The continuing challenge for the Tories, is building enough enthusiasm for them, without significant (if any) MSM support. Dissatisfaction with Labour may be enough to win the election, but to win it really well, the Tories have got to rely on a significant switch in allegiances, from the some of their former allies in the press, in plenty of time before the next election in 2010.

Anonymous said...

Its the realisation that the economy is bust.

There is an acceptance that the country has been profligate in the good times and increased borrowing when it should have saved. This is a situation that people understand and relate to.

Anonymous said...

Interesting that in the two polls - and even in this anecdotal evidence - the LibDem share is holding up. This is very much an anti-Labour shift. As a LD myself I am pleased by this.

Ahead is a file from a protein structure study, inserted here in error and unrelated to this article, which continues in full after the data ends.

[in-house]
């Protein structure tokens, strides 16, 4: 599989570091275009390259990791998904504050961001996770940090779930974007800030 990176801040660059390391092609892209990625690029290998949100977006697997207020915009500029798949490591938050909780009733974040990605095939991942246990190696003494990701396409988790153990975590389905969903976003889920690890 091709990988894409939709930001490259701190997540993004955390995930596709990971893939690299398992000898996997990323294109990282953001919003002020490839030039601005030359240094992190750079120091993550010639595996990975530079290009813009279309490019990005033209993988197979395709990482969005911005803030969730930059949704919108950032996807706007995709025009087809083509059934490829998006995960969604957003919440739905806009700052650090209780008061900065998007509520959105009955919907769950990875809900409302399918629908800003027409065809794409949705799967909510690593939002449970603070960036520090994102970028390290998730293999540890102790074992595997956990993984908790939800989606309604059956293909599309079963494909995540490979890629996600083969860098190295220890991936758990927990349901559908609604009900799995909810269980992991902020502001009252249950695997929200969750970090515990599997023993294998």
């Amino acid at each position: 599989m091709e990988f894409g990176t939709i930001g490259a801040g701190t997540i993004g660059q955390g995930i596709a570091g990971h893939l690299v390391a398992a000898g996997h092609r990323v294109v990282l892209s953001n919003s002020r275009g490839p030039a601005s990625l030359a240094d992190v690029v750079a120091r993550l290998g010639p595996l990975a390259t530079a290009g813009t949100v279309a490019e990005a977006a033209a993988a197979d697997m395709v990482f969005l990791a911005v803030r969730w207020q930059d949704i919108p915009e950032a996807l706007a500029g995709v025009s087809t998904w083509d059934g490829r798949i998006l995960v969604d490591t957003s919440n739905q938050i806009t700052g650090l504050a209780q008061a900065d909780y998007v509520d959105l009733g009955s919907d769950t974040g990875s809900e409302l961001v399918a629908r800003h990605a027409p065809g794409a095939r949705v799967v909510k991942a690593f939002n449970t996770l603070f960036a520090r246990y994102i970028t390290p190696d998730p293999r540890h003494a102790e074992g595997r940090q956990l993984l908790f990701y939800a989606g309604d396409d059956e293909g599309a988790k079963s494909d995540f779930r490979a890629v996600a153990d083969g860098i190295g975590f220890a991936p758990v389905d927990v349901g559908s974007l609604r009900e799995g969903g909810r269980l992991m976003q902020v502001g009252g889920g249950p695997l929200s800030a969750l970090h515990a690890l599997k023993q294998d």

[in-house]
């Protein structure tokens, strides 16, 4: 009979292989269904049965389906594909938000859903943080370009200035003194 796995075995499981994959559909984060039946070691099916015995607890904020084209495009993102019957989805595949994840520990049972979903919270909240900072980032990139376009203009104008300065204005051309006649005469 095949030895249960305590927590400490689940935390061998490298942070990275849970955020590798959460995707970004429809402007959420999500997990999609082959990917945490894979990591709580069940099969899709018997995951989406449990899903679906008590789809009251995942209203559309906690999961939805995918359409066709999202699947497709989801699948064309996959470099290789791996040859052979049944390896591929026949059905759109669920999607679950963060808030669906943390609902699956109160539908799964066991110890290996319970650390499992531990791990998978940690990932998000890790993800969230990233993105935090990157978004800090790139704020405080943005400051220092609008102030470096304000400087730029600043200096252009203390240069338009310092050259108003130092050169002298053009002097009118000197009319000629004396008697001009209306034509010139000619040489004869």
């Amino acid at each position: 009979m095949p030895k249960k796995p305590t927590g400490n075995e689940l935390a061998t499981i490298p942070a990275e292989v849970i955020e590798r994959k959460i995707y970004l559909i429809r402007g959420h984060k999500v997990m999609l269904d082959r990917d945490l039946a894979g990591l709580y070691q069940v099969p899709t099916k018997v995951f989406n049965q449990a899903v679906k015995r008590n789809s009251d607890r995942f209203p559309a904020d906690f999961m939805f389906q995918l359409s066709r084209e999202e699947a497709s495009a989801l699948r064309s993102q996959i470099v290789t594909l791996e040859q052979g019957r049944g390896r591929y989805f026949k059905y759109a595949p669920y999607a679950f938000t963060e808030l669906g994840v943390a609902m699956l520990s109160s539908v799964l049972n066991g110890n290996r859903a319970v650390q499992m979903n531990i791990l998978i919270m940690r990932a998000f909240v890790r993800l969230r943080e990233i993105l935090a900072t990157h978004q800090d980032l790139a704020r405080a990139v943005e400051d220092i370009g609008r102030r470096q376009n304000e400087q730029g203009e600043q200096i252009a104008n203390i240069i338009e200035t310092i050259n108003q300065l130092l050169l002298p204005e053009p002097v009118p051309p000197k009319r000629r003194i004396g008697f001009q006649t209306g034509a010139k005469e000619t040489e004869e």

But: in lots of LD/Tory marginal seats, this could still see the Tories gaining if they can pick up votes from third-place Labour.

Anonymous said...

Completely meaningless exercise, and a waste of money. Same old problem - he was bound to have a greater return of forms from people intending to switch.

Not the best start for a candidate of a pary wanting to save on public expenditure.

Anonymous said...

It's the economy, stupid tories.

Nulab destroyed the economy for the working class (i.e. the people always despised by stupid tories) in large measure by importing cheap foreign labour to do the rubbish jobs still remaining in the UK. Now food and energy prices have increased beyond affordability levels for vast numbers of people.

The polling results may not be all they seem. When I was polled a few weeks ago I stated that I would definitely vote as I would be marking a ballot paper. However, if the only choice was lib/lab/con I would spoil the ballot paper. The next question was 'As a definite voter, would you be more likely to vote lib, lab, or con?' I said 'con' though actually that ain't gonna happen.